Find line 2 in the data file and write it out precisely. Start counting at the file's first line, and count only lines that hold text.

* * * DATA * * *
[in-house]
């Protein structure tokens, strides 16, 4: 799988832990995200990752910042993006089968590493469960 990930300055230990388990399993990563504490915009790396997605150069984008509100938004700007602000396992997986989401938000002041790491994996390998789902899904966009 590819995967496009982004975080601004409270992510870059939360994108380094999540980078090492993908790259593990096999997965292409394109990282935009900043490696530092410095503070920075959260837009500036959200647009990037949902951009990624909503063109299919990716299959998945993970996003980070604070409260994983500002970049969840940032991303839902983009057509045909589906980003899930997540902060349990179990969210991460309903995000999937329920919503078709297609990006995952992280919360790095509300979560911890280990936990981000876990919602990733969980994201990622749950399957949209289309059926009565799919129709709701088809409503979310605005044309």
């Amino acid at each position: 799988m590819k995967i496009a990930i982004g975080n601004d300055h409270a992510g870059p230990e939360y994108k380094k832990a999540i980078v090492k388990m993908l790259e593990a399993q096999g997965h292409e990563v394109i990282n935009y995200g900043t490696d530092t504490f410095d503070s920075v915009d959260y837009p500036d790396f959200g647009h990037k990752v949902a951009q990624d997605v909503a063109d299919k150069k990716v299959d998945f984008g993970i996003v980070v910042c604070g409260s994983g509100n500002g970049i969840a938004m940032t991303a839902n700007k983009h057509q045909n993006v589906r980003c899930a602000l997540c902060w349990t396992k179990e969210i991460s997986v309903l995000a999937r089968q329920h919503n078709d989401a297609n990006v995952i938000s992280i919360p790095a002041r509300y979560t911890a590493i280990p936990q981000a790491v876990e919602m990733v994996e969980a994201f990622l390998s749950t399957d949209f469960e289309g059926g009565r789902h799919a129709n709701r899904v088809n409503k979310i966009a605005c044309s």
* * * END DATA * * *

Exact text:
């Protein structure tokens, strides 16, 4: 799988832990995200990752910042993006089968590493469960 990930300055230990388990399993990563504490915009790396997605150069984008509100938004700007602000396992997986989401938000002041790491994996390998789902899904966009 590819995967496009982004975080601004409270992510870059939360994108380094999540980078090492993908790259593990096999997965292409394109990282935009900043490696530092410095503070920075959260837009500036959200647009990037949902951009990624909503063109299919990716299959998945993970996003980070604070409260994983500002970049969840940032991303839902983009057509045909589906980003899930997540902060349990179990969210991460309903995000999937329920919503078709297609990006995952992280919360790095509300979560911890280990936990981000876990919602990733969980994201990622749950399957949209289309059926009565799919129709709701088809409503979310605005044309």